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Five questions with Jane Skudder

This week we’re talking to Jane Skudder, bookseller extraordinaire. Essex-born. Yorkshire-based. Once described by a colleague as having been bookselling since the dawn of time, Jane works for Waterstones based in the enviable Wool Exchange building in Bradford. Here she talks about women and awards in the world of books.

Which female writers are selling well in the genres of science-fiction, fantasy and horror these days?

Apart from J.K. Rowling? (I know, only tenuously genre fiction…) Becky Chambers is doing really well (totally deserved in my view) and Christina Henry (with her own take on the stories of Peter Pan and Alice in Wonderland). Margaret Atwood continues to sell and there are some interesting titles which are not classed as genre fiction, strictly speaking, but have some good horror/gothic undertones by Laura Purcell (The Silent Companions) and Natasha Pulley (The Bedlam Stacks) or a distinctly speculative angle by Maja Lunde (The History of Bees) and Naomi Alderman (The Power). On the horror side, Michelle Paver and Sarah Pinborough are holding their own alongside classics by Susan Hill and Shirley Jackson.

In the writing community, awards like the Hugos and the Arthur C Clarke awards hold huge meanings for writers. How does that translate to visibility and sales within a bookshop, and how do they compare with other awards?

Because we are a smallish, general bookstore we don’t make as much of a thing of the Hugos or Arthur C Clarke awards as we do of stuff like the Booker or the British Book Awards. Some of the larger stores (with half a floor of Sci-Fi, Fantasy and Horror) will do more, of course. It has always seemed odd to me, however, that more genre fiction doesn’t make the cut for these awards – a good book is a good book whatever its genre. It has been good to see a graphic novel making the Booker longlist this year (Sabrina by Nick Drnaso) but the British Book Awards, which are much more based in popular writing, doesn’t really make much of sci-fi (although Neil Gaiman has won in the past).

Waterstones runs their own award: how often does a sci-fi, fantasy or horror title win the award? 

Waterstones has two Book of the Year awards. The general one has only been running for 6 years and has been won by a cookery book, a children’s illustrated book and three ‘literary’ novels. The nearest it has come to genre fiction is the 2017 winner, Phillip Pullman’s Book of Dust. The children’s book award does much better – of its 13 winners at least 6 could be described as children’s fantasy books (and three of those were by women) – and our children’s Books of the Month are often fantasy based. But then children don’t really worry about whether genre fiction is as good as general fiction – they just want a really good read!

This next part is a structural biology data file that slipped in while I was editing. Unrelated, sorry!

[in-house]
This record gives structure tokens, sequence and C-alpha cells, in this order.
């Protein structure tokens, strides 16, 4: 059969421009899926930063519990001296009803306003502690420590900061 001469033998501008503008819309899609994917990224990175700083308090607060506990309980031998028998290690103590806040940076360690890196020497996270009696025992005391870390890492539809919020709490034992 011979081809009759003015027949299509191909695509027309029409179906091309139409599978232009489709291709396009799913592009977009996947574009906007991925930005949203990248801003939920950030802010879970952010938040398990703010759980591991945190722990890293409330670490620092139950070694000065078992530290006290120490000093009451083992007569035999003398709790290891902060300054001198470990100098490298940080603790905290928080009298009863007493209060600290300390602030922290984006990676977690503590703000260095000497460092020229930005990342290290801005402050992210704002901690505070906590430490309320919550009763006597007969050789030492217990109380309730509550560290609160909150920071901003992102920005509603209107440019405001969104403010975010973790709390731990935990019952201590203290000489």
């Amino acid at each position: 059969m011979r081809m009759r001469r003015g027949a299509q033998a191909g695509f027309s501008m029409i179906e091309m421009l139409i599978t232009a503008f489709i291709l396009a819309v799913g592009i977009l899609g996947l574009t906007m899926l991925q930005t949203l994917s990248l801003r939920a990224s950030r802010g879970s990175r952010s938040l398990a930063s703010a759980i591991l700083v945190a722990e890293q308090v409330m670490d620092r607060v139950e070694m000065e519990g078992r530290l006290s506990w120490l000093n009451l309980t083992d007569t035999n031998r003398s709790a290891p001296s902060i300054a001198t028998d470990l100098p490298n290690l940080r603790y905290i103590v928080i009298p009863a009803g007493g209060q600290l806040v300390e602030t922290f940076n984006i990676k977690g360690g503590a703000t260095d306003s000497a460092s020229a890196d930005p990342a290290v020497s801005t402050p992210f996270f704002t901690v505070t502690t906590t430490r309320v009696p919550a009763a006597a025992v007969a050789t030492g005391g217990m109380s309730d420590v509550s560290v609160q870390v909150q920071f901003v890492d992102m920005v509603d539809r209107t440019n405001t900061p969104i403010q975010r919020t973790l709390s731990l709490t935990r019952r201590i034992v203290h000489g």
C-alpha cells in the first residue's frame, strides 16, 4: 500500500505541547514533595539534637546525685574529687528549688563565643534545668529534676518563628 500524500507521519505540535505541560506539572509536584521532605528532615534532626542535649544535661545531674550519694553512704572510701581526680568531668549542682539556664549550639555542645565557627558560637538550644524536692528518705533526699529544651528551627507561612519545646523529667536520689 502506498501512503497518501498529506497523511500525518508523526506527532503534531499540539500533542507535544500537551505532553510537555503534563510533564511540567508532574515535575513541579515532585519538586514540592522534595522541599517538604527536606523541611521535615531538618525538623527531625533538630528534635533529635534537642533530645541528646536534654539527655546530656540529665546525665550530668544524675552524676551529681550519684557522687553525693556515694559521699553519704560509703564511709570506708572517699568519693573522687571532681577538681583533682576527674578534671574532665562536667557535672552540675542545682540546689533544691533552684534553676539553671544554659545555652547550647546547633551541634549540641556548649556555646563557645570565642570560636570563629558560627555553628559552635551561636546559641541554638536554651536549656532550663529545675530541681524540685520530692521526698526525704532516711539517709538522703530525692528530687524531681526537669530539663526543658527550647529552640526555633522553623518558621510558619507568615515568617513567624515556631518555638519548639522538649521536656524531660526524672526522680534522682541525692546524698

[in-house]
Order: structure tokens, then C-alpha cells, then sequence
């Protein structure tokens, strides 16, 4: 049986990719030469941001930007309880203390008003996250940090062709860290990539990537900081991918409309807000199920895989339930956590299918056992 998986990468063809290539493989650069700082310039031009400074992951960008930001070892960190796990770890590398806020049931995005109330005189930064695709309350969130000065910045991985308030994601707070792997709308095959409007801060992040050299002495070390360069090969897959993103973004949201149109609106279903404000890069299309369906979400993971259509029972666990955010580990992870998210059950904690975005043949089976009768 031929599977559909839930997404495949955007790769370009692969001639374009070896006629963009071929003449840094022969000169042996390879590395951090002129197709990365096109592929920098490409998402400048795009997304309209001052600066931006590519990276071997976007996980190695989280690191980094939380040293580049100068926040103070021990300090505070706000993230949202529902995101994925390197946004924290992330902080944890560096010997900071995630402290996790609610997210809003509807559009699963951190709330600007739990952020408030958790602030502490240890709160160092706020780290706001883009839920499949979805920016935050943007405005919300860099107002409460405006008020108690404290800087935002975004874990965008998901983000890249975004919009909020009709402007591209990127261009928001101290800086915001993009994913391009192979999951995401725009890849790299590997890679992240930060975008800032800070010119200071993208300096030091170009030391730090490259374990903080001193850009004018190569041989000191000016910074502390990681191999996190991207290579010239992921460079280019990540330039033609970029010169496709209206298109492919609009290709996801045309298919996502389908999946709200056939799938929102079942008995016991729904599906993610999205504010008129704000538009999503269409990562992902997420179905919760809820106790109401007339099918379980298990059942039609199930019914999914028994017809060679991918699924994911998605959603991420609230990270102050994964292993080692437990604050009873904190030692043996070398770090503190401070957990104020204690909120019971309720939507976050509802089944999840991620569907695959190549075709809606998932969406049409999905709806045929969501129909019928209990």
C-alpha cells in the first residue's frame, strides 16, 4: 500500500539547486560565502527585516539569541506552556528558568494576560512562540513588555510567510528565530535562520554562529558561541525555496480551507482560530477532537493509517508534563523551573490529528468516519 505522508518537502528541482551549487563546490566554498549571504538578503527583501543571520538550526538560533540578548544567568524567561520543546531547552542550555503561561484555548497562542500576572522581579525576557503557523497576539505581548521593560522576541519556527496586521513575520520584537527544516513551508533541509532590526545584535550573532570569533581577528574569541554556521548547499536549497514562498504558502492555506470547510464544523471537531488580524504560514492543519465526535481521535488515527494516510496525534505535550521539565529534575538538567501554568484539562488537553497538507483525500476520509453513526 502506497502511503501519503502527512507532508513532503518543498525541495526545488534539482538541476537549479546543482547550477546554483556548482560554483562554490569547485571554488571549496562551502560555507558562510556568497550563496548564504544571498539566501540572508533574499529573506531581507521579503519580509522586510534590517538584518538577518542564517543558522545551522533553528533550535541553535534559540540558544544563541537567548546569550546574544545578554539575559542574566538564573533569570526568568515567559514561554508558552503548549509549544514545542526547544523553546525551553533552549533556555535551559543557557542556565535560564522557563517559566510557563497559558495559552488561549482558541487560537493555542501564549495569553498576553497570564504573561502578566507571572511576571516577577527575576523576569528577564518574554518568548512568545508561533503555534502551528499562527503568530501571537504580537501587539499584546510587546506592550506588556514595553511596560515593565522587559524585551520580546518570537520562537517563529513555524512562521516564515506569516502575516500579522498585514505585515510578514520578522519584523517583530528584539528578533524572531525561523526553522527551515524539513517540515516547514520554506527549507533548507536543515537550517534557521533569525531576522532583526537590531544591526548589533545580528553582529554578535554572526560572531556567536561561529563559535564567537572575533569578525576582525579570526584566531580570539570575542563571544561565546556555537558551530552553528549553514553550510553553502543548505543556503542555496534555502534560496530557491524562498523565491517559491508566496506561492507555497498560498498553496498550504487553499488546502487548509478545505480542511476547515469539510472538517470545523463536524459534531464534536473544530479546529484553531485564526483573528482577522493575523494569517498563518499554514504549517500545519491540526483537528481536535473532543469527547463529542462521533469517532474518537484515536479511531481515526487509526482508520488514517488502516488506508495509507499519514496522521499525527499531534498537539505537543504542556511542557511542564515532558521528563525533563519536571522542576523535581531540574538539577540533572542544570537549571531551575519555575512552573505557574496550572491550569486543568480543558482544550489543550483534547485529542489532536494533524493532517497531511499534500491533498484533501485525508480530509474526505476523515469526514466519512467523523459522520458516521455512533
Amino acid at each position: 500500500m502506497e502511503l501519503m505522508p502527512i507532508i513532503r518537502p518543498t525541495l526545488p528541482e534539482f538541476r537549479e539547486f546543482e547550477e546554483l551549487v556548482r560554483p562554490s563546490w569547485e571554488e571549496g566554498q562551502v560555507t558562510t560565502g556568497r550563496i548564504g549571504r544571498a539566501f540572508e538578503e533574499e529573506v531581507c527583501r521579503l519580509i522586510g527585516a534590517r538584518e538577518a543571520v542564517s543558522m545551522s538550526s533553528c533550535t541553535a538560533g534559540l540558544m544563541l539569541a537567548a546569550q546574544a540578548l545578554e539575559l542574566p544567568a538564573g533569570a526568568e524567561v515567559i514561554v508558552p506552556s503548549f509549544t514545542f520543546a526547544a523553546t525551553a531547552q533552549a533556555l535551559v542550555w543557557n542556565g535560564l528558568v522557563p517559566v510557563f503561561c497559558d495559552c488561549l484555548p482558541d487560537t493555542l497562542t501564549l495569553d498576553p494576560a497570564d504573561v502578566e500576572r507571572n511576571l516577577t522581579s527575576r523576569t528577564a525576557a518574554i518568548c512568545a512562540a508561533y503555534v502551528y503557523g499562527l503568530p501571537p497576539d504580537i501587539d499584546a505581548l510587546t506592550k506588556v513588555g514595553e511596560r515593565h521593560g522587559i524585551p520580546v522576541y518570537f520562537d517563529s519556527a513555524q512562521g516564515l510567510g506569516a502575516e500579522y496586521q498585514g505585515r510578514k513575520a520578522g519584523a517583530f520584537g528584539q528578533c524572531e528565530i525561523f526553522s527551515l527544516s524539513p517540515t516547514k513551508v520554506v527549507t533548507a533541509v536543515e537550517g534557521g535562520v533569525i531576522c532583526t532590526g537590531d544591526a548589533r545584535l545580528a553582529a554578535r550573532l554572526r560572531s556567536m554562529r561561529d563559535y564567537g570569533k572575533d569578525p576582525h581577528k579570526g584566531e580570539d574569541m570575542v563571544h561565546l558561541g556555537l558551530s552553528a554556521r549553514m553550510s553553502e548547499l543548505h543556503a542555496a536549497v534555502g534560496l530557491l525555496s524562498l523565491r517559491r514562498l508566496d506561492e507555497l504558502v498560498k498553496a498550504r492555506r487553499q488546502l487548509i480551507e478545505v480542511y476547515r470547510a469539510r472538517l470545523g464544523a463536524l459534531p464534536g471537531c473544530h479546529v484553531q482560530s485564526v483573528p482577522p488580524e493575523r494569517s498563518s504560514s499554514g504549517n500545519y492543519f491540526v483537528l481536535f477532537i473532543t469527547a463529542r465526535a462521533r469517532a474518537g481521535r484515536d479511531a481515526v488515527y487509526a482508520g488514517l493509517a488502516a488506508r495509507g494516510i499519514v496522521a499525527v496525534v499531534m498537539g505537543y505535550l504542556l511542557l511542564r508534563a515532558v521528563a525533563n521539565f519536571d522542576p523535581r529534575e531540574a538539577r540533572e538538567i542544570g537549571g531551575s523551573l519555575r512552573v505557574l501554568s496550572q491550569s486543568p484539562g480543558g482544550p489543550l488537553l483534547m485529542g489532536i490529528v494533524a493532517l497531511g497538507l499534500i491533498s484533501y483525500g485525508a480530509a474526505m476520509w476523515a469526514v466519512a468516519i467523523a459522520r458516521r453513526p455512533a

Who are some of the female writers you most admire? 

I admire J.K. Rowling – for what she has achieved in terms of publishing, for her general principles and for her Twitter-Fu – and I have loved everything I’ve read so far by Rachel Joyce and Becky Chambers. The latter, in particular, reminds me of my introduction to Sci-fi – which was through Anne McCaffrey and Julian May – and how I overcame my resistance to ‘books about rockets and robots’ when I realised they could be about the people who lived in those books. In terms of their outspokenness on all kinds of issues (again, mostly on Twitter and/or Facebook) I would have to add Joanne Harris, Janine Ashbless, Marian Keyes, Kit de Waal and Janina Ramirez.

Can you give us the names of some female writers you feel deserve more exposure? 

I think everybody should read Becky Chambers. Everybody! And more people should try Kit de Waal too. In terms of sci-fi, fantasy and horror than I tend to steer people looking for recommendations towards Michelle Paver’s excellently chilling ghost stories, fantasy fans to Trudi Canavan and, for general otherworldly undercurrents in almost everything, Sarah Pinborough. Of course, some readers don’t want to read these genres but I’ve always got a favourite female author or two up my sleeve to suggest.

Who is Jane Skudder?

Jane SkudderI’ve been told (by younger and cheekier colleagues) that I have been bookselling since the dawn of time. It has certainly been over 30 years. I also don’t remember not being able to read – so that has been going for about 50 years. Originally from Essex, I have been living in the North for more than half my life and in Yorkshire for nearly 18 years. In the small amount of time I am not reading, bookselling or volunteering in my local library I like cooking (and eating), enjoy walking and treat running as a sort of masochistic pleasure.

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